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Thirty years after first releasing ‘Declaration’ with Welsh band The Alarm, Mike Peters channeled every ounce of his energy into replaying the album on his own terms, without any help whatsoever, relying on a loop station to add texture to his acoustic-rooted melodies.

Back in York amidst another epic world tour, Mike is so passionate about music that it’s impossible not to be inspired. Opening a three-part set that spanned two and a half hours, Mike bustled into ‘Sold Me Down The River’, immediately motivating the crowd to start thumping out a foot-to-floor beat.

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Proffering detailed, hugely entertaining stories tied to each song, Mike self-deprecatingly related how him, Dave Sharp & Co. were invited to tour the states with U2, only to fall foul of the first swimming pool into which they tentatively immersed themselves upon arriving in LA. ‘Remember, we had big hair, and it had taken ages to style, hence why we all stayed in the shallow-end so it didn’t get wet!’ chuckled Mike, astonished to think that three decades had passed since him and his axe-wielding cohorts hit the big-time.

No Mike Peters set is complete without an epic rendition of ‘Spirit of ‘76’, and he duly obliged the crowd early on in the first part of his one-man show. Euphoric renderings of ‘Rain in the Summertime’, ‘One Step Closer to Home’, and ‘The Stand’ also took prominence, the latter track having represented a breakthrough single-release for the band.

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The second half of the set revolved around a spirited blast-through of ‘Declaration’ which included a fantastically emotive version of ‘Sixty-Eight Guns’, complete with a rarely-heard verse that had been omitted at the time of initial release to make the song a little shorter and thus more radio-friendly. As expected, the fans lapped up every last note, enthralled by the manner in which Mike bounded around the stage.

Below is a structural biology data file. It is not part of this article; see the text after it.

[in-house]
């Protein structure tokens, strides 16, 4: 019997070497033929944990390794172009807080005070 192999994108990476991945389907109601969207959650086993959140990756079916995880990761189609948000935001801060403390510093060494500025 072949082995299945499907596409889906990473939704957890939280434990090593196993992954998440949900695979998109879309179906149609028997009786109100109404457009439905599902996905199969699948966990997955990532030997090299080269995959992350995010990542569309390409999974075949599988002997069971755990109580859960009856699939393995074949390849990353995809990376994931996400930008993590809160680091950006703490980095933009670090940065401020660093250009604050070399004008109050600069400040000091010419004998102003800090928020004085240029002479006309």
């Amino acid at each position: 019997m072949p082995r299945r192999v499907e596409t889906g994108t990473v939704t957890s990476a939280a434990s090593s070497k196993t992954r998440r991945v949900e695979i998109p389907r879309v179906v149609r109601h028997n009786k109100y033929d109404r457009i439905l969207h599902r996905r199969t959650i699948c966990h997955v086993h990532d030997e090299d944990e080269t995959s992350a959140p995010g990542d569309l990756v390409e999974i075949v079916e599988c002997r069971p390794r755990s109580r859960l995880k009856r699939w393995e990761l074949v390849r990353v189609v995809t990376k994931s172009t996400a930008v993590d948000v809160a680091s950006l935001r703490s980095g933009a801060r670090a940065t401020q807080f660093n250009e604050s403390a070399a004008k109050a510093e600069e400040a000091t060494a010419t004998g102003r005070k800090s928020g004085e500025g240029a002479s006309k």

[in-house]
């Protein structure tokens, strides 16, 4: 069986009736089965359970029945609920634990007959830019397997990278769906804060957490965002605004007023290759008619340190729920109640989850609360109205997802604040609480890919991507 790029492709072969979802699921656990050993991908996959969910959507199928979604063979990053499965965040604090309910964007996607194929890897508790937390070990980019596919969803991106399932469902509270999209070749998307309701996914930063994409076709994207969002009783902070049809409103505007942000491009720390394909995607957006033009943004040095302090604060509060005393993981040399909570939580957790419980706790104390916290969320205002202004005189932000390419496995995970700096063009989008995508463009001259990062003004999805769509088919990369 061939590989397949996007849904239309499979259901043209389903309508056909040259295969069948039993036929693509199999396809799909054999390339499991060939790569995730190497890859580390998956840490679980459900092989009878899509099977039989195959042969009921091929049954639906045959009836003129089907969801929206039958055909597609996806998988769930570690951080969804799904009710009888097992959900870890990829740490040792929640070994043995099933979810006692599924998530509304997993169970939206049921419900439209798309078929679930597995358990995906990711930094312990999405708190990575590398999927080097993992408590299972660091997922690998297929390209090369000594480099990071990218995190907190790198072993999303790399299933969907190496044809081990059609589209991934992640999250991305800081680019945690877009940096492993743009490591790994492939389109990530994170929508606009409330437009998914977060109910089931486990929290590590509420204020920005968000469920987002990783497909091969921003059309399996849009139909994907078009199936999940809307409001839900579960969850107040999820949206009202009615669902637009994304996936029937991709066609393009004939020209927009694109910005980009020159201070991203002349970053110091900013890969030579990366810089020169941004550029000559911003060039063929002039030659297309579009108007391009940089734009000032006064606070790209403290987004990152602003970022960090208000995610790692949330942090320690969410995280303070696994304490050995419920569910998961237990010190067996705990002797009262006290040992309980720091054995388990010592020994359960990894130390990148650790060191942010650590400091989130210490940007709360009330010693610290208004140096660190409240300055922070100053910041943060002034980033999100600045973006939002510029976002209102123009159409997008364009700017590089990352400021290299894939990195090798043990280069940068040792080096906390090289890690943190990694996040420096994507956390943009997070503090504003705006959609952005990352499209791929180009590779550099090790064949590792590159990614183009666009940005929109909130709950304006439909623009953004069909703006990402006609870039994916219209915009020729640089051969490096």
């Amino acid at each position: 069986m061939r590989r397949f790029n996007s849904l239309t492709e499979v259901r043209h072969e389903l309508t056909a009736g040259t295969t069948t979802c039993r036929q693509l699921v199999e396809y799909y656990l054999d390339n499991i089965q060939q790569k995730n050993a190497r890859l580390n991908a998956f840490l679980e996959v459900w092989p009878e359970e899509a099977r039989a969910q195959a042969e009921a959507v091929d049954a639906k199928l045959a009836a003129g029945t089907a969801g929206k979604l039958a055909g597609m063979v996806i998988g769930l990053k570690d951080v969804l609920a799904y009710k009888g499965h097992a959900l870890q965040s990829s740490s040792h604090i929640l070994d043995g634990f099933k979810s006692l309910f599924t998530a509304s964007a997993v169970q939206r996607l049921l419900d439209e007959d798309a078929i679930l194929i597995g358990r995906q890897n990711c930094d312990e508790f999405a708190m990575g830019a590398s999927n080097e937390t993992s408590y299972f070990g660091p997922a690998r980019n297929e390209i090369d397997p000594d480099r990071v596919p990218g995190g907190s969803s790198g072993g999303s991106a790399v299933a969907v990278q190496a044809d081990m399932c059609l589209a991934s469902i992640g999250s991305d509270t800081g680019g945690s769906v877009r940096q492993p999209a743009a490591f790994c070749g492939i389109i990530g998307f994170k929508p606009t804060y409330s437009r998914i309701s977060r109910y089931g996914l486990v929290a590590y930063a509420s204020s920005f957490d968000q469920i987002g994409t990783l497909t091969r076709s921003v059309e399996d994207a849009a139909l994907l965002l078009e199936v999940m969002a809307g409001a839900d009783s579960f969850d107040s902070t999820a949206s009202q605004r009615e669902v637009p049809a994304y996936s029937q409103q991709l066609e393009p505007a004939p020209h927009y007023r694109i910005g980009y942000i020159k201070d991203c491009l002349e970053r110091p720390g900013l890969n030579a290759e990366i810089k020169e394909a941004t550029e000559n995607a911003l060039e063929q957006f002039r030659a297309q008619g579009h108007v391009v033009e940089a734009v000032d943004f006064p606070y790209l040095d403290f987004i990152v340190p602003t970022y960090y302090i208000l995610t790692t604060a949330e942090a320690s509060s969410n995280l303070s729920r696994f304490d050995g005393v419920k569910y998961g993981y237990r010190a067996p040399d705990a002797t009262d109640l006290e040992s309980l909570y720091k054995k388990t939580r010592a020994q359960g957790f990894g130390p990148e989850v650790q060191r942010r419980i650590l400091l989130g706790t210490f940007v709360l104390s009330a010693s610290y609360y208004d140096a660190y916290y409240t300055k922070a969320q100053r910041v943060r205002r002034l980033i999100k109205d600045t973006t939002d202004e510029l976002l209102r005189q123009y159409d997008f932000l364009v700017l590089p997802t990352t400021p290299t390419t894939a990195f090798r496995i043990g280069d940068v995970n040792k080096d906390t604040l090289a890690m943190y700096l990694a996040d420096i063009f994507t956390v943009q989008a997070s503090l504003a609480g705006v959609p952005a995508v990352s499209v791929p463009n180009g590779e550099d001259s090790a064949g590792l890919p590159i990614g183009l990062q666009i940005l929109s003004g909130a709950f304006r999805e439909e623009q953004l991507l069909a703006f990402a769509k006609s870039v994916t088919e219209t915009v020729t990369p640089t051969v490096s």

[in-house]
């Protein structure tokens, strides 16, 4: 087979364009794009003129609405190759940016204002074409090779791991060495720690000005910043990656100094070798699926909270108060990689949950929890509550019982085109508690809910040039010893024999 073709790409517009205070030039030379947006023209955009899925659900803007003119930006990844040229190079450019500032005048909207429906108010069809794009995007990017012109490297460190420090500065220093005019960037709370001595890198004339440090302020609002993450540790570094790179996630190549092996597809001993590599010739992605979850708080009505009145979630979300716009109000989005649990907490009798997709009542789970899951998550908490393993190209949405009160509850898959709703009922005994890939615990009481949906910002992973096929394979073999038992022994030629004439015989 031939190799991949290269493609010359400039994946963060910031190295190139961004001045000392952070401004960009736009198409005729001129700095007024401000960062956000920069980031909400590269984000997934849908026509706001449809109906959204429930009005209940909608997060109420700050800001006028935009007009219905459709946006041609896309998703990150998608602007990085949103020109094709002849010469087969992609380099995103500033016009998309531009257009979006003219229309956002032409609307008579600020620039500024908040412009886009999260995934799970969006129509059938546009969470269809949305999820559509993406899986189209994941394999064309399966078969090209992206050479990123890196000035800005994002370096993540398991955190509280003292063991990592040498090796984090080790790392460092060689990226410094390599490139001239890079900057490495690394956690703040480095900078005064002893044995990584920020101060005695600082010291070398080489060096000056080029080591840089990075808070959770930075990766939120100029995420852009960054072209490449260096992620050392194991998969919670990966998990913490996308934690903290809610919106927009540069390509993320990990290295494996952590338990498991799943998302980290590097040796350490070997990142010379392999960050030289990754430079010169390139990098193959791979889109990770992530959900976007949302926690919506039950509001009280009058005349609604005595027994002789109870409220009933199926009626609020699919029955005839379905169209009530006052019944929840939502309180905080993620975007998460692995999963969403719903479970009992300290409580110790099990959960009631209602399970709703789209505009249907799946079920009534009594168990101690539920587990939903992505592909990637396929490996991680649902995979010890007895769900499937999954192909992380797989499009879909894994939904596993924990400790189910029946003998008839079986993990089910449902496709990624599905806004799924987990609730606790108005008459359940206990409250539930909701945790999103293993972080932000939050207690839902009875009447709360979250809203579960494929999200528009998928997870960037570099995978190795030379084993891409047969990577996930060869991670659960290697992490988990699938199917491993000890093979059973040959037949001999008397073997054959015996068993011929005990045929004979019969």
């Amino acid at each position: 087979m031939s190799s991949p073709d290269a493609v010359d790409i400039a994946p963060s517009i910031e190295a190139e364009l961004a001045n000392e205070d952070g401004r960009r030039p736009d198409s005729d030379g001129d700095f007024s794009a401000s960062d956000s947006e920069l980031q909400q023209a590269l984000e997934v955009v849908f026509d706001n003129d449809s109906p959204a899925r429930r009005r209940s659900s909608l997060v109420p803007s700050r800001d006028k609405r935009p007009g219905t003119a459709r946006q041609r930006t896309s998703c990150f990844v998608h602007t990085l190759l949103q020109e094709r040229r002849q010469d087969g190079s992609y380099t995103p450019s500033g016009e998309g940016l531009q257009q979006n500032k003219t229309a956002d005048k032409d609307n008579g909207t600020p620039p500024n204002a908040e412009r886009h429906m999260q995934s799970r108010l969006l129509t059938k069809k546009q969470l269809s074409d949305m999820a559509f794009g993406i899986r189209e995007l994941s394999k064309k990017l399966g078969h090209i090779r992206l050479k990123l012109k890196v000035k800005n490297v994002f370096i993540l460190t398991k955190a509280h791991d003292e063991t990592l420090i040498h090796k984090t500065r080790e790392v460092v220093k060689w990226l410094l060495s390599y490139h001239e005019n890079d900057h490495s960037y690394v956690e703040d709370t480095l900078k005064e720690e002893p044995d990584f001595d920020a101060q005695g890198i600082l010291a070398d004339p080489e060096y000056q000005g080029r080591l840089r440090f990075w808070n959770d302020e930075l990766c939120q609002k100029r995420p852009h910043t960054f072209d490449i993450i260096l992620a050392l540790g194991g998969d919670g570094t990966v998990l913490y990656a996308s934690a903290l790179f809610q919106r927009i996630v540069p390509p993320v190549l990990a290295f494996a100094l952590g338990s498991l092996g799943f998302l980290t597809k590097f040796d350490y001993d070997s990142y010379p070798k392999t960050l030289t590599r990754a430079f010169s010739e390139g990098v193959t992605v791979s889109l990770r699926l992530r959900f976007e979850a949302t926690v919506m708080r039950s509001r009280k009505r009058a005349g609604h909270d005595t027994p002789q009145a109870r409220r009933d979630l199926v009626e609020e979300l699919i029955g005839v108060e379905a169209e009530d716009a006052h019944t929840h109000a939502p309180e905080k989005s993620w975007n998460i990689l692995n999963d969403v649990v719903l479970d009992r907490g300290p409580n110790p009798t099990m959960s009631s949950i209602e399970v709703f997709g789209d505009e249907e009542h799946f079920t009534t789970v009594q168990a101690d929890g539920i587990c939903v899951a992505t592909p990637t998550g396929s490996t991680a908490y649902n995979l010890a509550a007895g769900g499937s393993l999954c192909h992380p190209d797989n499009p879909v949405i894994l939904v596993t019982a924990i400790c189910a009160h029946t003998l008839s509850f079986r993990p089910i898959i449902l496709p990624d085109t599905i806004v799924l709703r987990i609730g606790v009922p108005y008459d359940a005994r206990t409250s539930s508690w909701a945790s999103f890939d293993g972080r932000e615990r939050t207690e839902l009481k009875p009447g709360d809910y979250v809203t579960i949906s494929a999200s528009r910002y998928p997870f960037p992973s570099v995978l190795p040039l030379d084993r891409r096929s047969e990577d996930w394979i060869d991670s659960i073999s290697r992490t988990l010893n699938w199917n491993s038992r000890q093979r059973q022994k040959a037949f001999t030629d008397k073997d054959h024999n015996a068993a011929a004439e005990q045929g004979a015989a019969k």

To folk outside the venue, it must surely have sounded as though Mike had a full band with him. Nothing could have been further from the truth, for he strummed around pre-laid beats, ranging between different microphones for added drama, barely pausing for breath between songs or stories.

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Mike’s idea for the band to simultaneously raise their guitars had come from him seeing a photo of Woody Guthrie doing the same, in a bid to better amplify the sound of his acoustic guitar. The raised-aloft-guitar gesture became synonymous with the band’s shows, and Mike continues to raise his guitar in order to introduce ‘Marching On’, one of The Alarm’s most rousing numbers, akin to a call-to-arms.

In recent years, Mike has been involved with a huge number of projects and bands, having been an integral member of Coloursound and Dead Men Walking for starters. He’s also fronted Big Country in his ‘spare-time’. When he’s not bashing out his back catalogue on stage, he’s very often scaling mountains and performing mini-gigs at their peaks in aid of charity.

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Come the conclusion of his second set at ‘The Duchess’, the elated crowd clapped, cheered and stamped for more. Mike returned to the stage bearing his trademark grin before treating one and all to a sublime medley of anthemic cuts he’d not had time to perform in full, a gorgeous version of ‘Blaze of Glory’ ushering his fans out of the venue with nothing but smiles creasing their faces. Until next time.

(Steve Rudd)



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